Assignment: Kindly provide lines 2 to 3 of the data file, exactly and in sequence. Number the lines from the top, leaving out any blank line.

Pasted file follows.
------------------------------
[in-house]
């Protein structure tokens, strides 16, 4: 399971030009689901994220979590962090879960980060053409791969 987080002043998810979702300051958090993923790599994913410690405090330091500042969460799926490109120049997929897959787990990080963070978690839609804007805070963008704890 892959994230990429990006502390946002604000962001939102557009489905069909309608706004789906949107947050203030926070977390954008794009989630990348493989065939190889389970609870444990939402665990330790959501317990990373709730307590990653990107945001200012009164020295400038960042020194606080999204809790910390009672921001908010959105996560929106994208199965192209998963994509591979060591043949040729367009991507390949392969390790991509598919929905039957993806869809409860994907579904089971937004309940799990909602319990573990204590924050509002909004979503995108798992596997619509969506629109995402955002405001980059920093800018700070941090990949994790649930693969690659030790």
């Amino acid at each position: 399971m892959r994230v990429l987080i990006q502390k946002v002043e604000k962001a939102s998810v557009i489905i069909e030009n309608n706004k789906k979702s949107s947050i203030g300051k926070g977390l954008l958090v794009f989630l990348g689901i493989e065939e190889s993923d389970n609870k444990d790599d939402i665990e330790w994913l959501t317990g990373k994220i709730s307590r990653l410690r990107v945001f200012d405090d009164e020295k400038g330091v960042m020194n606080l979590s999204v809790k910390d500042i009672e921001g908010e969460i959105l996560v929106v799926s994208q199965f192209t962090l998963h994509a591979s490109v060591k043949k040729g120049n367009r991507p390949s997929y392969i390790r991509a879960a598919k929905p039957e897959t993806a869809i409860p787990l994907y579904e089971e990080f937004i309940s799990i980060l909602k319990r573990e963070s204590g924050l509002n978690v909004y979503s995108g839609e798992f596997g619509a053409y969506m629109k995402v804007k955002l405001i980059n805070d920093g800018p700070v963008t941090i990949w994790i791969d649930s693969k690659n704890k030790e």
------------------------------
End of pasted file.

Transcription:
């Protein structure tokens, strides 16, 4: 399971030009689901994220979590962090879960980060053409791969 987080002043998810979702300051958090993923790599994913410690405090330091500042969460799926490109120049997929897959787990990080963070978690839609804007805070963008704890 892959994230990429990006502390946002604000962001939102557009489905069909309608706004789906949107947050203030926070977390954008794009989630990348493989065939190889389970609870444990939402665990330790959501317990990373709730307590990653990107945001200012009164020295400038960042020194606080999204809790910390009672921001908010959105996560929106994208199965192209998963994509591979060591043949040729367009991507390949392969390790991509598919929905039957993806869809409860994907579904089971937004309940799990909602319990573990204590924050509002909004979503995108798992596997619509969506629109995402955002405001980059920093800018700070941090990949994790649930693969690659030790």
């Amino acid at each position: 399971m892959r994230v990429l987080i990006q502390k946002v002043e604000k962001a939102s998810v557009i489905i069909e030009n309608n706004k789906k979702s949107s947050i203030g300051k926070g977390l954008l958090v794009f989630l990348g689901i493989e065939e190889s993923d389970n609870k444990d790599d939402i665990e330790w994913l959501t317990g990373k994220i709730s307590r990653l410690r990107v945001f200012d405090d009164e020295k400038g330091v960042m020194n606080l979590s999204v809790k910390d500042i009672e921001g908010e969460i959105l996560v929106v799926s994208q199965f192209t962090l998963h994509a591979s490109v060591k043949k040729g120049n367009r991507p390949s997929y392969i390790r991509a879960a598919k929905p039957e897959t993806a869809i409860p787990l994907y579904e089971e990080f937004i309940s799990i980060l909602k319990r573990e963070s204590g924050l509002n978690v909004y979503s995108g839609e798992f596997g619509a053409y969506m629109k995402v804007k955002l405001i980059n805070d920093g800018p700070v963008t941090i990949w994790i791969d649930s693969k690659n704890k030790e």